It's a pretty common task to get the distance between 2 points. Maybe you're wanting to see if two points are close enough to have collided. Maybe you're making a golf game and the closer the ball is to the hole the higher the score. Either way, you need to know the distance.
The math for this is related to the Pythagorean Theorem. You know, or can find, the differences between two x values and two y values. What you're looking for is the hypotenuse of the right triangle formed by those legs.
Here's the formula. We'll talk in a bit.
This should look a lot like the formula Pythagorean Theorem, because it is. Distance is C, the difference between x1 and x2 is A, and the difference between y1 and y2 is B.
Everywhere I've seen this formula it's always listed as x2 - x1 and y2 - y1. It really doesn't matter though. Because you're squaring the difference, it will always be a positive number so you don't need to worry about which number is bigger.
In the examples below we're going to use helper variables just to keep it a bit cleaner.
var dX:int = x2 - x1; var dY:int = y2 - y1; var distance:Number = Math.sqrt(dX * dX + dY * dY);
ActionScript also has a Point class that does the math for you.
import flash.geom.Point; var p1:Point = new Point(0, 0); var p2:Point = new Point(100, 100); var dist:Number = Point.distance(p1, p2);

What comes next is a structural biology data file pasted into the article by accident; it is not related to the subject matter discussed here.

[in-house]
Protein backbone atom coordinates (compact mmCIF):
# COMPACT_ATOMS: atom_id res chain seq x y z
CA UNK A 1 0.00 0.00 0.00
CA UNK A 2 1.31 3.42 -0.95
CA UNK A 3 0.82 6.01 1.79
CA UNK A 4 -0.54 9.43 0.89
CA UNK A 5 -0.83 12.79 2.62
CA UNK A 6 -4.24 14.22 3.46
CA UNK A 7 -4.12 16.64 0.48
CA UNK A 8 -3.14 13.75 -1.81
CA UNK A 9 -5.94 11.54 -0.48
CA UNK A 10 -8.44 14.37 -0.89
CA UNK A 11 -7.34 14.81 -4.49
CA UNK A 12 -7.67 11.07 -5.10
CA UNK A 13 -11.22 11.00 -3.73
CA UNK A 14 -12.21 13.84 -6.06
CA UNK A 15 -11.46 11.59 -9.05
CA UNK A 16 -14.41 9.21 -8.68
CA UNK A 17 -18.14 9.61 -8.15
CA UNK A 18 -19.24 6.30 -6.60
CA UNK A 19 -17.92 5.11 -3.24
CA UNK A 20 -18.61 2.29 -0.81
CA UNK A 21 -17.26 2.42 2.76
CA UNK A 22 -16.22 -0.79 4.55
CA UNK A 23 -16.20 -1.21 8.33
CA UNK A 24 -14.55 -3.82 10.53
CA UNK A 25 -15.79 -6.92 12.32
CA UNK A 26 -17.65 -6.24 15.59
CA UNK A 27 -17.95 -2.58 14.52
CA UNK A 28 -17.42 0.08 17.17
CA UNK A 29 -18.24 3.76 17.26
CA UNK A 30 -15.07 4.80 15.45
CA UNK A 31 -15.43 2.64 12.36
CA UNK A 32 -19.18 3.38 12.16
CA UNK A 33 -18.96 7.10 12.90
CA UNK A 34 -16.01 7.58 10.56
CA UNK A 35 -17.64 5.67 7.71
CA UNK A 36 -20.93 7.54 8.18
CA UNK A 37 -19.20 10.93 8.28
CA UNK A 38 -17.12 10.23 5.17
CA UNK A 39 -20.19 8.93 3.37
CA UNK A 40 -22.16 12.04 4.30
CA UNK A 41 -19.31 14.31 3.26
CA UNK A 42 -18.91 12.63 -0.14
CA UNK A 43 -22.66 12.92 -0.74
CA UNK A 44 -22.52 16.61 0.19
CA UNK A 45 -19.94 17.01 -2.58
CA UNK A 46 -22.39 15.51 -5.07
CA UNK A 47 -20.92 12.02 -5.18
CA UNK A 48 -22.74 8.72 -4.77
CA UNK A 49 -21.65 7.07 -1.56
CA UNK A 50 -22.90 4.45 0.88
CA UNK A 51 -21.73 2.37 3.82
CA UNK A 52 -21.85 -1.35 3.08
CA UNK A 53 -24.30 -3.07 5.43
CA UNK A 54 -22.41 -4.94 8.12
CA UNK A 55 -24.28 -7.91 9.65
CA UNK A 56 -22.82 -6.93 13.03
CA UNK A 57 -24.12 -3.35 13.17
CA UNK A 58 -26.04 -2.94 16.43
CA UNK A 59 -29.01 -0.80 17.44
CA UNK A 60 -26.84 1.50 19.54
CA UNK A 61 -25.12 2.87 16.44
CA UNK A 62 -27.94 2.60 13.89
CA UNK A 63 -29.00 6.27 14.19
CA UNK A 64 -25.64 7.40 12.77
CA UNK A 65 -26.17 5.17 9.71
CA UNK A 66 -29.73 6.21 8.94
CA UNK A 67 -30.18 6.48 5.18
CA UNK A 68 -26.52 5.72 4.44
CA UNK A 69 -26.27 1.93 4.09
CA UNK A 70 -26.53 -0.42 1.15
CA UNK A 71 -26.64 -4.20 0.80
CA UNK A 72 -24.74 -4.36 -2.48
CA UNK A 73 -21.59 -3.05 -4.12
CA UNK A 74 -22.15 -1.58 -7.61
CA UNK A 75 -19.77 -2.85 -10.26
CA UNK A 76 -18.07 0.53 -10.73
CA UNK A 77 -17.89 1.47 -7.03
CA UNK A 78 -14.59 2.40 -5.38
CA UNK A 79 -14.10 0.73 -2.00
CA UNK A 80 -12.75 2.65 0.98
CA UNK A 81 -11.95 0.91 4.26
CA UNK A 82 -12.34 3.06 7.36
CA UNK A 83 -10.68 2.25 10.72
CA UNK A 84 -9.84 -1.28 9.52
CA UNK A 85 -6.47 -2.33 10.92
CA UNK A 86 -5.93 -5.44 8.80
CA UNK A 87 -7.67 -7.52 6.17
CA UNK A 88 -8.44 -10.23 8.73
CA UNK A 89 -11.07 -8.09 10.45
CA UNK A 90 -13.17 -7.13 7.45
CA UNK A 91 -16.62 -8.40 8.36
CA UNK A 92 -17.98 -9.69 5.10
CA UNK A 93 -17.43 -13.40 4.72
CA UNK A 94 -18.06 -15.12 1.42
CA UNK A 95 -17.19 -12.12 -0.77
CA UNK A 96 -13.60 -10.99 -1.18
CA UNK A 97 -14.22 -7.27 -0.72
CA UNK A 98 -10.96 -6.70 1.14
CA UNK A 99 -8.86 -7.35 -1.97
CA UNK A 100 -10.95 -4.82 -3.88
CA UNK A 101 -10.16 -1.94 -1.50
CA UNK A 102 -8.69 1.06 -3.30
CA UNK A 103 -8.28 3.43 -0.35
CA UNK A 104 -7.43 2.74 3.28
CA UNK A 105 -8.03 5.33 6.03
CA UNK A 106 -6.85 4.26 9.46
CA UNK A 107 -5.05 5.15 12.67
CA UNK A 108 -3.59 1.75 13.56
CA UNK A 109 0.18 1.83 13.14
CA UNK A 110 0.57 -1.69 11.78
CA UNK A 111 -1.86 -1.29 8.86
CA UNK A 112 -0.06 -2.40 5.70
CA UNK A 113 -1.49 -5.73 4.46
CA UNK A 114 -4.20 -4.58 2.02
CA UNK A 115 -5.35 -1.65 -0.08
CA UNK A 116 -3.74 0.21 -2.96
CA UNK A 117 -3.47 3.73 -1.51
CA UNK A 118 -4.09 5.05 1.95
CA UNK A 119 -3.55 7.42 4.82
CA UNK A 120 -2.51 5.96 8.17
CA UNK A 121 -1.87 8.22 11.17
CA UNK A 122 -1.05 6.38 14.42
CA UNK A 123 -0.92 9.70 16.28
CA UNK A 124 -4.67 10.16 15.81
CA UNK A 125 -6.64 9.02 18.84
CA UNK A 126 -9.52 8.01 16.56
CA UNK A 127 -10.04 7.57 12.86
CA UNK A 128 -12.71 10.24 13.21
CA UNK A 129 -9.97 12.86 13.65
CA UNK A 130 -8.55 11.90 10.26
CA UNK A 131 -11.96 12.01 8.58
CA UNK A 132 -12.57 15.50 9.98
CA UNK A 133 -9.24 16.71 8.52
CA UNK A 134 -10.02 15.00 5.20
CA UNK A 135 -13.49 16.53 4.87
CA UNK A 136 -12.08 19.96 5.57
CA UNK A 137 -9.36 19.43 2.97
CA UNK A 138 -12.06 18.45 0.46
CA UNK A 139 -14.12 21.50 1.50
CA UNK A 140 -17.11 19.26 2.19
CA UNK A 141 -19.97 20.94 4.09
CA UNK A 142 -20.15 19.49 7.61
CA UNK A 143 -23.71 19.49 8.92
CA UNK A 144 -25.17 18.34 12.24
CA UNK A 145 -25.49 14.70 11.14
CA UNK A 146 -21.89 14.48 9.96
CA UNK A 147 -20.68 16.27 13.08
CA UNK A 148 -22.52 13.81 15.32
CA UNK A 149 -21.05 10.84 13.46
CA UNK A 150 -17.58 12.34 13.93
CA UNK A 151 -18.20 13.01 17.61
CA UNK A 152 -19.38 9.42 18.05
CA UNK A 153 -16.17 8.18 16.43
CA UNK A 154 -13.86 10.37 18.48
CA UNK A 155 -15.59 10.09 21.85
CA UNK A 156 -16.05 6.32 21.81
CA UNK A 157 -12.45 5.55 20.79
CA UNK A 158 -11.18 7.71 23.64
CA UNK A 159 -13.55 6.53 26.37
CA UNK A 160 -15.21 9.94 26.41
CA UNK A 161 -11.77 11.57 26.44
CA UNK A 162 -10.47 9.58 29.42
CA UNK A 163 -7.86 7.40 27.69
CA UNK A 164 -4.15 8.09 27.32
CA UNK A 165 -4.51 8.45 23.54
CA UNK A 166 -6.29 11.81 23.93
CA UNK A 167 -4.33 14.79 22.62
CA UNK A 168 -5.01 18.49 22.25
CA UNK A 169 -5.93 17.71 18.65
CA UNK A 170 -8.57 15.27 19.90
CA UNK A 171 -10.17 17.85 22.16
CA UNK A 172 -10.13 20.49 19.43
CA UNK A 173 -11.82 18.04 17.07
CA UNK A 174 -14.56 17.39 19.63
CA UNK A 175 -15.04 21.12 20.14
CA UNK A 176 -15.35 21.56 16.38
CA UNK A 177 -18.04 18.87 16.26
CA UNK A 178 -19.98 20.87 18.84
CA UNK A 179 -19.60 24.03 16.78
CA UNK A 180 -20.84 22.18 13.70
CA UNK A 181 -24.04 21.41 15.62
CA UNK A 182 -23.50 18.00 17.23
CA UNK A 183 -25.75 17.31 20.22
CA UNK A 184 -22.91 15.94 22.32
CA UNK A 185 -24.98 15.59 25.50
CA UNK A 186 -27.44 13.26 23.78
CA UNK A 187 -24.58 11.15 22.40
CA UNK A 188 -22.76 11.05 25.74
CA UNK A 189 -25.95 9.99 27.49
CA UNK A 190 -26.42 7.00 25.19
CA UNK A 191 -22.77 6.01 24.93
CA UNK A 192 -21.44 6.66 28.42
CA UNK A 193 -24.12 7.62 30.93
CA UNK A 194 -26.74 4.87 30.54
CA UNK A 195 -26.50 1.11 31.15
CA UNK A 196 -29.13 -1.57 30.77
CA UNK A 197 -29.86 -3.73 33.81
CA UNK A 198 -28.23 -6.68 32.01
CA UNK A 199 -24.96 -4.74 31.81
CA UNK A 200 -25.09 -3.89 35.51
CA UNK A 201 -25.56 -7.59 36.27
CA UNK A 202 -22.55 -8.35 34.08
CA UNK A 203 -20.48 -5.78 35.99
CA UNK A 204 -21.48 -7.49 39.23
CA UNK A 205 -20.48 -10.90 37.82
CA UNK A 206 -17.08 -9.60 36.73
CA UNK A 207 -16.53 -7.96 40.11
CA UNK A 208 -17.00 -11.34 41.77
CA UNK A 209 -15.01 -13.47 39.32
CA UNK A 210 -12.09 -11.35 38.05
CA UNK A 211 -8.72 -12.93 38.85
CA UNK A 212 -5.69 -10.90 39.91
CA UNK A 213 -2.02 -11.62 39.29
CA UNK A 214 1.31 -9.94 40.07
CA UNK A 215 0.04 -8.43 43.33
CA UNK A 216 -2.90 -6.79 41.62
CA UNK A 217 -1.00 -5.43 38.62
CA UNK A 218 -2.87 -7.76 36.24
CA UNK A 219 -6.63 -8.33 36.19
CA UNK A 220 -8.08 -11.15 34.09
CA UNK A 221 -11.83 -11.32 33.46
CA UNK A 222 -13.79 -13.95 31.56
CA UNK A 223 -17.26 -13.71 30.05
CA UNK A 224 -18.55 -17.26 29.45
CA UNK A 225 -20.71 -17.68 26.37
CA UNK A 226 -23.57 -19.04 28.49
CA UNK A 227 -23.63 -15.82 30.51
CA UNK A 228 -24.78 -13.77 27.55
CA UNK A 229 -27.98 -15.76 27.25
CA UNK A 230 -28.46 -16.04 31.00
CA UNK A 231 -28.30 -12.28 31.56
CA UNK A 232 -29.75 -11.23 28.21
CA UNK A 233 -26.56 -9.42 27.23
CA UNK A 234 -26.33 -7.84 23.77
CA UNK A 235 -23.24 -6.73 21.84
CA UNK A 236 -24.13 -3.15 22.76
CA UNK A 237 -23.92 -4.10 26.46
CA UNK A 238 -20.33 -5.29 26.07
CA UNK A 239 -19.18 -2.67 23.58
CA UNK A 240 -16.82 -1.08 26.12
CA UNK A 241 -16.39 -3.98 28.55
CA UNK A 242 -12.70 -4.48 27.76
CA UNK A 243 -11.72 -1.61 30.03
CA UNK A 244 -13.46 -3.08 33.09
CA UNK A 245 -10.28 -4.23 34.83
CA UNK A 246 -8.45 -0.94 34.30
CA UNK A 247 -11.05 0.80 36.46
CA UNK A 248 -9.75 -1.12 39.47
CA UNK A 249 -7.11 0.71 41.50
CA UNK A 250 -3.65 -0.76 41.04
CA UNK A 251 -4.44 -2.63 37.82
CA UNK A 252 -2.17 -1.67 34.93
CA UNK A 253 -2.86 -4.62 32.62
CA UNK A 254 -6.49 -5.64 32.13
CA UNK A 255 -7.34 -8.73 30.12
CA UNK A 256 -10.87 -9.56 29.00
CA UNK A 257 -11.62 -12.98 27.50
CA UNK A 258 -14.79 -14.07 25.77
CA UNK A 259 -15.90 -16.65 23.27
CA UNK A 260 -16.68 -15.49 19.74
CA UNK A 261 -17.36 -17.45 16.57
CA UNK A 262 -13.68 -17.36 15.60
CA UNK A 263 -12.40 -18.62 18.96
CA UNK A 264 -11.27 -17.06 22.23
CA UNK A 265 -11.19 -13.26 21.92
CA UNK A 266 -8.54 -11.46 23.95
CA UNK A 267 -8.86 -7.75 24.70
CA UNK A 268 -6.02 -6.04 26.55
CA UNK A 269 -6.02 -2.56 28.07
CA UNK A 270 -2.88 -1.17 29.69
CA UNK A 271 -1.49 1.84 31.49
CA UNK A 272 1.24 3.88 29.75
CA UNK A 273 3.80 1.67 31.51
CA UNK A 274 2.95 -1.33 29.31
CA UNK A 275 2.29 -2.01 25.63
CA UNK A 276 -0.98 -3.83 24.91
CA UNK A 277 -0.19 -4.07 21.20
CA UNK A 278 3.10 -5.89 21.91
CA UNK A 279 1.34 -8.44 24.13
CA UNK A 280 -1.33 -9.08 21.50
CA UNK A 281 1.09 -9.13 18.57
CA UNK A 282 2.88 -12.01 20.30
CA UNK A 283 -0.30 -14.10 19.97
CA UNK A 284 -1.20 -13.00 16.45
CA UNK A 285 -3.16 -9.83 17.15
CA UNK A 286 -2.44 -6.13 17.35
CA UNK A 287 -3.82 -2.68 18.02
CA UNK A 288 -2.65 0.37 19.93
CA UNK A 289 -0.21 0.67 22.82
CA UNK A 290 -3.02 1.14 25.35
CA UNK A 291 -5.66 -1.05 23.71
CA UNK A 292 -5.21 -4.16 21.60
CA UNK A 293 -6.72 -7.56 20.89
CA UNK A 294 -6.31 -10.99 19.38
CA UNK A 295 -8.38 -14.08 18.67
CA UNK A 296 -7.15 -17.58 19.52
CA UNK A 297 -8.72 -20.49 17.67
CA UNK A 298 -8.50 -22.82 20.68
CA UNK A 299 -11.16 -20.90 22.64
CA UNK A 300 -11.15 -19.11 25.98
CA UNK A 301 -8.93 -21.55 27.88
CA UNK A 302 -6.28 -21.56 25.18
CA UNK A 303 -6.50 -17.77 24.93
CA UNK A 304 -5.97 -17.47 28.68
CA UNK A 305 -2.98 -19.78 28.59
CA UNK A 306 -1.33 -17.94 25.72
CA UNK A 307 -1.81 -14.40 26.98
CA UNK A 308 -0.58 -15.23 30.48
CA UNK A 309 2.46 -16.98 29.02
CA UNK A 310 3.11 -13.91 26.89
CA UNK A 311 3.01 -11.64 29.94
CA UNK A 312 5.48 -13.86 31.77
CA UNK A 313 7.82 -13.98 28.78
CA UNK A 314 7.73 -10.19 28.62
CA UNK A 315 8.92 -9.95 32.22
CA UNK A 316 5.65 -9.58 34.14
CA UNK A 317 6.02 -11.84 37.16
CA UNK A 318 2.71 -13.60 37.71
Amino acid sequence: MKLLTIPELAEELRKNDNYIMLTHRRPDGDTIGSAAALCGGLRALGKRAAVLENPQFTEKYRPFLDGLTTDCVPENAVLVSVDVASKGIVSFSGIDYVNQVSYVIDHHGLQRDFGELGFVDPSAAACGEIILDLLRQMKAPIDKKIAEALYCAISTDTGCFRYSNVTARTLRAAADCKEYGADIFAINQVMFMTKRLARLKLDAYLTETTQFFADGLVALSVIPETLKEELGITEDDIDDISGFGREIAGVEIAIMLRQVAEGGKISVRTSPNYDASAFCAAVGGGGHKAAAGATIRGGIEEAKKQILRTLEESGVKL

int dX = x2 - x1; int dY = y2 - y1; double distance = Math.sqrt(dX * dX + dY * dY);
And like ActionScript, Java also has a Point class.
import java.awt.Point; Point p1 = new Point(0, 0); Point p2 = new Point(100, 100); double distance = p1.distance(p2);
The Java class also has a few more methods that will let you get the distance from a point to a specific X, Y value without creating a new Point reference and can get the distance squared as well if you need that.
dX = x2 - x1 dY = y2 - y1 distance = math.sqrt(dX * dX + dY * dY)
Pretty much any language that has a function to get the square root of a number will be able to get the distance between two points. Looking at the 3 languages listed above, the formula is the same for all 3. It's just the commands that differ a bit.